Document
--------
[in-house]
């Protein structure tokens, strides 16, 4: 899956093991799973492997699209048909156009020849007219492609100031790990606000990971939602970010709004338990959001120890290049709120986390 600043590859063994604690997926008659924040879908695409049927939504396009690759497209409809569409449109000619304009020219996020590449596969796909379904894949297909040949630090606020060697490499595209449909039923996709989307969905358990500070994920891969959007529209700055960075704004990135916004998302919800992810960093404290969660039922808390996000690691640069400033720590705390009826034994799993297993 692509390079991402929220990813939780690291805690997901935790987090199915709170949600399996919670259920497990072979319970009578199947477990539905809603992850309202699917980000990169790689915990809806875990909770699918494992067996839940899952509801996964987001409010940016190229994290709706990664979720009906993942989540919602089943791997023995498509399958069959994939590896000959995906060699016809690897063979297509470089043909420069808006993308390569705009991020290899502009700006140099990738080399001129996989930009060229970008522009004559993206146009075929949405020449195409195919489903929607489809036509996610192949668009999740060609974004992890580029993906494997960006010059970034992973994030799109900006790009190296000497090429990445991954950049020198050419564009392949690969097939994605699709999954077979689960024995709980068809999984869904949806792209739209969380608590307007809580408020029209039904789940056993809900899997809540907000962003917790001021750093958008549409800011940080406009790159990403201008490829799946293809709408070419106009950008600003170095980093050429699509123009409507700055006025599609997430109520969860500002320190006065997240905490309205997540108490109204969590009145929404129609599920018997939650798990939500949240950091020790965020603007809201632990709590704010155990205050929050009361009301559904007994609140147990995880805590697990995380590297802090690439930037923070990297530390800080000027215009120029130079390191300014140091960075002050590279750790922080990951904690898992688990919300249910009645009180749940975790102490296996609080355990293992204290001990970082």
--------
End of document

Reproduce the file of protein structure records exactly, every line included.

[in-house]
């Protein structure tokens, strides 16, 4: 899956093991799973492997699209048909156009020849007219492609100031790990606000990971939602970010709004338990959001120890290049709120986390 600043590859063994604690997926008659924040879908695409049927939504396009690759497209409809569409449109000619304009020219996020590449596969796909379904894949297909040949630090606020060697490499595209449909039923996709989307969905358990500070994920891969959007529209700055960075704004990135916004998302919800992810960093404290969660039922808390996000690691640069400033720590705390009826034994799993297993 692509390079991402929220990813939780690291805690997901935790987090199915709170949600399996919670259920497990072979319970009578199947477990539905809603992850309202699917980000990169790689915990809806875990909770699918494992067996839940899952509801996964987001409010940016190229994290709706990664979720009906993942989540919602089943791997023995498509399958069959994939590896000959995906060699016809690897063979297509470089043909420069808006993308390569705009991020290899502009700006140099990738080399001129996989930009060229970008522009004559993206146009075929949405020449195409195919489903929607489809036509996610192949668009999740060609974004992890580029993906494997960006010059970034992973994030799109900006790009190296000497090429990445991954950049020198050419564009392949690969097939994605699709999954077979689960024995709980068809999984869904949806792209739209969380608590307007809580408020029209039904789940056993809900899997809540907000962003917790001021750093958008549409800011940080406009790159990403201008490829799946293809709408070419106009950008600003170095980093050429699509123009409507700055006025599609997430109520969860500002320190006065997240905490309205997540108490109204969590009145929404129609599920018997939650798990939500949240950091020790965020603007809201632990709590704010155990205050929050009361009301559904007994609140147990995880805590697990995380590297802090690439930037923070990297530390800080000027215009120029130079390191300014140091960075002050590279750790922080990951904690898992688990919300249910009645009180749940975790102490296996609080355990293992204290001990970082």